Activity in the Irish construction sector continued to rise in January on the back of higher new orders. The key highlight from the latest survey was a near-record rise in employment as companies responded to greater workloads.
On the price front, the rate of input cost inflation quickened to the sharpest since February 2007. That’s according to The Ulster Bank Construction Purchasing Managers’ Index® (PMI®) – a seasonally adjusted index designed to track changes in total construction activity – that posted 55.7 in January to signal a further marked monthly increase. That said, down from 58.9 in the previous month, the index signalled a slower pace of expansion for the third month running.
Commenting on the survey, Simon Barry, Chief Economist Republic of Ireland at Ulster Bank, noted that: “Irish construction activity continues to grow at a healthy pace according to the latest results of the Ulster Bank Construction PMI. The headline PMI index remained comfortably in expansion territory in January, albeit that the pace of growth eased for the third month running consistent with a modest loss of momentum early in 2017 after a robust end to last year. Very encouragingly, Residential activity remains a particular bright spot with Housing activity continuing to rise at a rapid pace, while Commercial activity also very much remains in expansion mode, though the pace of growth has eased in recent months. Civil Engineering continues to lag behind the other sectors, with respondents reporting a third consecutive monthly decline in activity.”
“Respondents continue to judge the Irish construction outlook to be very favourable. Confidence about future activity prospects remained strongly positive in January amid further solid gains in New Orders, despite some easing in the rate of increase. Indeed, buoyed by the ongoing increase in work volumes, last month saw a substantial and accelerated rise in staffing levels with the rate of job creation picking up to its second-fastest in the survey’s 16 ½ year history. One note of caution stems from furthe r evidence of building cost pressures with the rate of input cost inflation picking up to its quickest in almost 10 years. Respondents reported higher prices for oil-related products and for items sourced from UK suppliers, the latter effect consistent with growing signs of Brexit-related price and costs increases in the UK economy.”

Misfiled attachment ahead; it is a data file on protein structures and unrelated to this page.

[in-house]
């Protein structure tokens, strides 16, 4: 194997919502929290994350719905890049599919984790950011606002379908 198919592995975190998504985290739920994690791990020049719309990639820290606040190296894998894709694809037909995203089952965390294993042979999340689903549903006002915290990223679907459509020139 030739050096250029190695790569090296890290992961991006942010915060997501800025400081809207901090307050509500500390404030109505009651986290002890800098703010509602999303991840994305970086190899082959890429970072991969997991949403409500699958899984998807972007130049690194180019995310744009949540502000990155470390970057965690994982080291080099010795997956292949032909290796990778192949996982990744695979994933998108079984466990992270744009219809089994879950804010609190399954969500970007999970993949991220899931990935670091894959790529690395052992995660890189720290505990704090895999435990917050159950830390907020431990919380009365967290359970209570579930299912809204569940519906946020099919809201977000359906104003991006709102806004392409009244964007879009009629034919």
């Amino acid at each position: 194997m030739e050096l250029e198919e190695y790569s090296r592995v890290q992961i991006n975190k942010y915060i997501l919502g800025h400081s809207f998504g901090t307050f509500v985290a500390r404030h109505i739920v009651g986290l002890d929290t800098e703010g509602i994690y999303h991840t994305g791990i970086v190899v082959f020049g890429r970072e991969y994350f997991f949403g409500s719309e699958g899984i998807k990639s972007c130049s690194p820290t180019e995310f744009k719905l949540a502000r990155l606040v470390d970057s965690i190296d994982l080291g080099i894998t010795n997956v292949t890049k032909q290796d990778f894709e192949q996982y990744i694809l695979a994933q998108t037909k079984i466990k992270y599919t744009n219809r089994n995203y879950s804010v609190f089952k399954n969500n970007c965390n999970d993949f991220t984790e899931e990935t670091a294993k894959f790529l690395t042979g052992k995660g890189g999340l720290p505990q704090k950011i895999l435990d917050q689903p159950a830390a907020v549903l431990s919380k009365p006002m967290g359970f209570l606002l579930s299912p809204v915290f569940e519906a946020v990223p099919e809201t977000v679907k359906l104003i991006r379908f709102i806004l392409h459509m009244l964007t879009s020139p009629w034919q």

Growth of activity continues in housing and commercial categories
The rise in total activity continued to reflect growth in both the commercial and housing categories. The stronger rise at the start of the year was recorded on housing projects. Meanwhile, civil engineering activity continued to fall, extending the current sequence of decline to three months.
Further sharp rise in new orders
Similar to the picture for activity, new orders rose at a sharp, but reduced pace in January. Where new business increased, this was linked to improving client demand amid stronger confidence.
Staffing levels increase at second-fastest pace on record
Rising workloads drove a further increase in employment at the start of the year. Furthermore, the rate of job creation was the second-fastest in the survey’s history, just behind the record seen in November 2004. Approximately 27% of respondents signalled a rise in staffing levels during the month. Companies also increased their purchasing activity sharply again at the start of the year, largely reflecting higher new orders. This was despite the rate of growth easing from December to the slowest since last June. Increased demand for inputs contributed to another lengthening of suppliers’ delivery times, although the rate of deterioration in vendor performance was the weakest in four months. There was further evidence of mounting cost pressures in the sector during January, with the rate of input cost inflation quickening to the fastest since February 2007. According to respondents, higher prices for oil-related products and rising costs for items from UK suppliers had been behind the latest increase. Construction firms remained strongly optimistic that activity would increase over the coming 12 months, with close to 60% of panellists forecasting an expansion. Positive sentiment was linked to confidence in the wider Irish economy and predictions of future new order growth.
Simon Barry, Chief Economist, Republic of Ireland, Ulster Bank.
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